Mr. Stone and the Knights Companion Characters

V. S. Naipaul

The Characters

(Critical Guide to British Fiction)

Because Mr. Stone and the Knights Companion is concerned with Richard Stone’s self-discovery, Naipaul reveals events and characters as Stone sees them. A sensitive and thoughtful man, Stone is generally the observer, not the observed, in office groups or in the periodic parties at the Tomlinsons. Yet in his imagination flourish the most grotesque fancies, all of which involve startling the very people who think him so colorless.

It is her ability to dramatize him which draws Stone to the lively Margaret. After the initial adjustments of their marriage, Margaret’s capacity to mold herself to his nature and to draw the elderly maid, Miss Millington, into a similar role, so that both women seem to exist only when “the Master” is present, further gratifies Stone. With his new confidence, Stone pursues success, and with success comes greater confidence. On the “evening of pure delight,” Stone seems to have realized his earlier fantasies, such as that in which he flies, to the wonderment of all who see him.

As he observes Margaret, who in some ways represents generic Woman, Stone alternates between delight and distaste. The world first intrudes upon his illusions when he sees her false teeth in the bathroom on their wedding night. Soon he discovers that she has discarded the wit which won him, that it is only a “party” mask. On reflection, however, he admits that continual archness might have been exhausting, that the quieter Margaret is more restful. When he comes home, Stone enjoys the master-servant illusion, yet he regrets his lost privacy. When Margaret is away, Stone misses her. When...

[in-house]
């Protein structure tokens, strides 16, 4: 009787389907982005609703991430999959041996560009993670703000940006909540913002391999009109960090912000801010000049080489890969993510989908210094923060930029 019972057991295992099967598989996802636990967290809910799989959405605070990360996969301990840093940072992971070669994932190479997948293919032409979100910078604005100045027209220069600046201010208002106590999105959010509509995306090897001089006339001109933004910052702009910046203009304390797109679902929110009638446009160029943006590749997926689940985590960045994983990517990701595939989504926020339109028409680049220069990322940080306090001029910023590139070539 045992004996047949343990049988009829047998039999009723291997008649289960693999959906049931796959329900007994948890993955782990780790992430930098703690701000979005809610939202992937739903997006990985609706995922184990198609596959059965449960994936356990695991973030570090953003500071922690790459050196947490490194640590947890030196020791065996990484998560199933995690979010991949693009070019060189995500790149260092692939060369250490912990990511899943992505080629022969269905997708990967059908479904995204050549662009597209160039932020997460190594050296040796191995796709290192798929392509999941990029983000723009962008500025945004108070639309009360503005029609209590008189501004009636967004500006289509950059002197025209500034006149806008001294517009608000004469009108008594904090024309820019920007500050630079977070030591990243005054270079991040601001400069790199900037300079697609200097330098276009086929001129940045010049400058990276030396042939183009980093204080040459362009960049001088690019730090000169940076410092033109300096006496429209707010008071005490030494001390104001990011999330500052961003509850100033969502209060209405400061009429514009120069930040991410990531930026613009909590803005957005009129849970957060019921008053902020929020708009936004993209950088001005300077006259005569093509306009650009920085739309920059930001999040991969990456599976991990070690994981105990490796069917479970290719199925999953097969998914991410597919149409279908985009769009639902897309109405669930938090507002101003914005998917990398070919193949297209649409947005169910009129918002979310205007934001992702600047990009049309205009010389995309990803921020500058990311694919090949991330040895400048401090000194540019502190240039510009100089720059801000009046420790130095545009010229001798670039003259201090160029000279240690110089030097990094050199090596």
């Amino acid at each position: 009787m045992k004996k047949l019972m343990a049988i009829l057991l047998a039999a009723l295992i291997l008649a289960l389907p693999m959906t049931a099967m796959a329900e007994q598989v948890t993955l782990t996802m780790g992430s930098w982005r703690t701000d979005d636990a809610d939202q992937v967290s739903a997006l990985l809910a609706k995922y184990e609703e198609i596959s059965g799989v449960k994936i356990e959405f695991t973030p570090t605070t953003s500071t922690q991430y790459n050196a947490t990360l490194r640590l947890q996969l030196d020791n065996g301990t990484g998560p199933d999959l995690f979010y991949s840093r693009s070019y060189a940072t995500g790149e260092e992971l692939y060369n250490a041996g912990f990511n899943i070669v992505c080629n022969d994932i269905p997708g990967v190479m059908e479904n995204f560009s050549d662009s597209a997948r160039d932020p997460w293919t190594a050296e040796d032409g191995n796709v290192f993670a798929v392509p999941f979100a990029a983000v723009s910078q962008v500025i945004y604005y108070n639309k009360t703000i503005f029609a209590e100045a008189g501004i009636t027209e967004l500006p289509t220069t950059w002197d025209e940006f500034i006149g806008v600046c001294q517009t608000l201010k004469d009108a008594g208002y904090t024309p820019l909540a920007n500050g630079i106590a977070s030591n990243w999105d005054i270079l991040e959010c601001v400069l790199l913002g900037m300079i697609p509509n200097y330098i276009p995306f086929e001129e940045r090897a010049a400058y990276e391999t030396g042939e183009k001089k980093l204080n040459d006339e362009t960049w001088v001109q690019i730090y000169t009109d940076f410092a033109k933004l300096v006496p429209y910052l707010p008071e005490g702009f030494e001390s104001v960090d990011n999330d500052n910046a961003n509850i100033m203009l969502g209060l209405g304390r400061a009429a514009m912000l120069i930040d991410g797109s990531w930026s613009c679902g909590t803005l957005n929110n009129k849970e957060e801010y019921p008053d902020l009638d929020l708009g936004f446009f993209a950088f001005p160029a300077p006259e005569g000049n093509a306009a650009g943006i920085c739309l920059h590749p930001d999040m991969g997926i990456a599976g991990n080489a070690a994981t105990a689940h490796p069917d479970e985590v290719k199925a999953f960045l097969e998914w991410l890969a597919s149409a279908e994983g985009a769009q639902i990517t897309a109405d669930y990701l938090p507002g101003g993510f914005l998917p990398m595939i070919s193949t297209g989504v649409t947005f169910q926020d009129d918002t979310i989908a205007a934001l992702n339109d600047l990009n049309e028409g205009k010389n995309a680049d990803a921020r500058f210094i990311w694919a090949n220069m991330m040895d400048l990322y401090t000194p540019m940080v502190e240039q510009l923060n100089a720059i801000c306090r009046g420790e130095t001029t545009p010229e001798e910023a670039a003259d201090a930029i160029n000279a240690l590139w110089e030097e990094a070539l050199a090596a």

(The entire section is 667 words.)

Mr. Stone and the Knights Companion Characters Discussed

(Great Characters in Literature)

Richard Stone

Richard Stone, an employee of a minor corporation called Excal who, at the age of sixty-two, after thirty years with the company, is about to retire. Locked within the strict routines of his dull life, this timid, proper man resembles the stereotype of the “little man” of English literature. To overcome his loneliness and fear of retirement, he marries a widow, Margaret Springer. More significant, however, he defends himself from the painful idea of retirement and death by composing a plan called the “Knights Companion,” which calls for selected employees (dubbed “Knights”) to visit retired employees of Excal to buoy up their spirits. In the creative act of composing the “Knights Companion,” Stone discovers a pure sense of hope and purpose, but at the end of the novel, having learned of the death of his friend Tony Tomlinson, he adopts a cynical philosophy that declares all action and creation as a betrayal of feeling and truth. He comes to the conclusion, finally, that all that matters is people’s frailty and corruptibility.

Margaret Springer Stone

Margaret Springer Stone, a middle-aged widow who, shortly after meeting Stone at the annual dinner party of his friends, Tony and Grace Tomlinson, marries him and encourages his plans to draw up a retirement program for the employees of Excal. She succeeds, for a time, in helping him to overcome his dread of the void, but finally her...

(The entire section is 480 words.)